Notes on Bourque, Parra, Scherzer, Grace and Soto

Nationals right-hander James Bourque had a day to think about his major league debut Sunday in the 9-6 win over the Marlins. He did allow a three-run double but also induced a 4-6-3 double play. He wished it had gone a bit better but was happy the Nats won the game.

“I wasn’t as nervous as I thought I’d be. I’m sure I looked it during the outing. Once I got on the mound and saw it was 60 feet, six inches away and the catcher and a plate, that was same thing. Just was getting a little rushed probably and then falling behind in counts. Hitters up here are pretty good. They are going to make you pay for those.

“I’m glad the first one is out of the way and obviously it was a nice little cushion there. Team still won so, obviously disappointed with it personally and know that I can do a lot better than that. I’ve had a lot of people reach out and say first one’s a mixed bag, sometimes it’s great, sometimes it’s pretty bad. Kind of just got to take it for what it is.”

James-Bourque-Debut-Delivers-White-Sidebar.jpgBourque said his key this season to date has been the refined use of his fastball and picking his spots for the curveball. The former Michigan product arrived after posting a 1.33 ERA and 33 strikeouts in only 20 1/3 innings at Double-A Harrisburg.

“In the minors I felt like I was commanding the fastball really well. I think that’s part of what was disappointing is that the things I’m doing well and I showed the front office and the staff here that I could do I didn’t do (Sunday) so that was a little bit frustrating.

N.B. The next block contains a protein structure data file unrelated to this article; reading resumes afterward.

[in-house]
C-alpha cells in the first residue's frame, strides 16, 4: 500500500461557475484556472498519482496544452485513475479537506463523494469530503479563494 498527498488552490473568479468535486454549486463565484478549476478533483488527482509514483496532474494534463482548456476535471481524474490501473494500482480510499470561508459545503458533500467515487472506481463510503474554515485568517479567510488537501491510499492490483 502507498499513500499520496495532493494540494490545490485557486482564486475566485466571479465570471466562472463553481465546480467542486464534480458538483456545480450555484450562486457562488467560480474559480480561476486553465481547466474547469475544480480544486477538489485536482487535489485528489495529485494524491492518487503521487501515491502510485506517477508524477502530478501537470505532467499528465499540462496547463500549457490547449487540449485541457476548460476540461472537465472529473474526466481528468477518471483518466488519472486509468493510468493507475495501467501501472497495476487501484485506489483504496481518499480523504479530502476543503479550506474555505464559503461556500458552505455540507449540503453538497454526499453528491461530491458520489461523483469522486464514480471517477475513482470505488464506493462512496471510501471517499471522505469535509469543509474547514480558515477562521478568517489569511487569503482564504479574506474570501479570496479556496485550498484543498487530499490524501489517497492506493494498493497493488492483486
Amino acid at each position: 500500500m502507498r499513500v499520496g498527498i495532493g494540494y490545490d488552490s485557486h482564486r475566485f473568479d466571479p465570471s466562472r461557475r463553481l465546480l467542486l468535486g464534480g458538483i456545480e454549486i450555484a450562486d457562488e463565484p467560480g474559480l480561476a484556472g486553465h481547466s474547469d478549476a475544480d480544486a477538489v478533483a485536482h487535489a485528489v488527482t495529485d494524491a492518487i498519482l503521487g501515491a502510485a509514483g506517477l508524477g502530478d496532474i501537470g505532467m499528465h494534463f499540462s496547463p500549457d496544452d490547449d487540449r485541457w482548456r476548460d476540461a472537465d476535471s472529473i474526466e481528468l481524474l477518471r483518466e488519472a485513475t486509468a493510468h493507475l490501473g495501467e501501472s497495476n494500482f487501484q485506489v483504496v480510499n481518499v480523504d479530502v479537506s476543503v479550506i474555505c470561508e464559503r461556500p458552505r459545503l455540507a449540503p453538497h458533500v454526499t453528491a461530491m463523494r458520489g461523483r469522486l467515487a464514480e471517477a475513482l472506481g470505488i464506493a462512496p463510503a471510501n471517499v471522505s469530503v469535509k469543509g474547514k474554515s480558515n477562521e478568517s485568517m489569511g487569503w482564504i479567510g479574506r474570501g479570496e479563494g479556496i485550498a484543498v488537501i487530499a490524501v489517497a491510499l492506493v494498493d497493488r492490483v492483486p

“But (in the minors) I was throwing strikes, getting ahead of guys, using the fastball a little bit more than I did in 2018, so I wasn’t leaning as much on the curveball. That obviously didn’t happen (Sunday). You just got to trust the stuff and I feel like if I can get strike one and get ahead of guys than I’m going to be all good.”

* One of the impressive in-season finds by general manager Mike Rizzo has been outfielder/infielder Gerardo Parra. The veteran has started in the outfield and at first base for the Nats, made big plays as a pinch-hitter and Sunday demonstrated his defensive ability in center field. Nationals manager Davey Martinez says Parra brings a lot to the team.

“He knows his role,” Martinez said. “We’re going to get him in there against right-handed pitching, but I love him because he’s a left-handed bat off the bench, and yet he can come in and play all three outfield positions, play first base for us, even pinch-run for us, and since we got him he’s been great.”

Martinez has also noticed how Parra has developed relationships with young players like Juan Soto and Victor Robles as they begin their journey through the major leagues.

“One thing I’ll mention is that he’s a leader in that clubhouse, which I really like,” the skipper said. “He helps all the Latin players, which is really, really good.”

Starting pitcher Max Scherzer appreciates the play of Parra behind him and as mentioned before, remembers when he first saw Parra play with the Diamondbacks.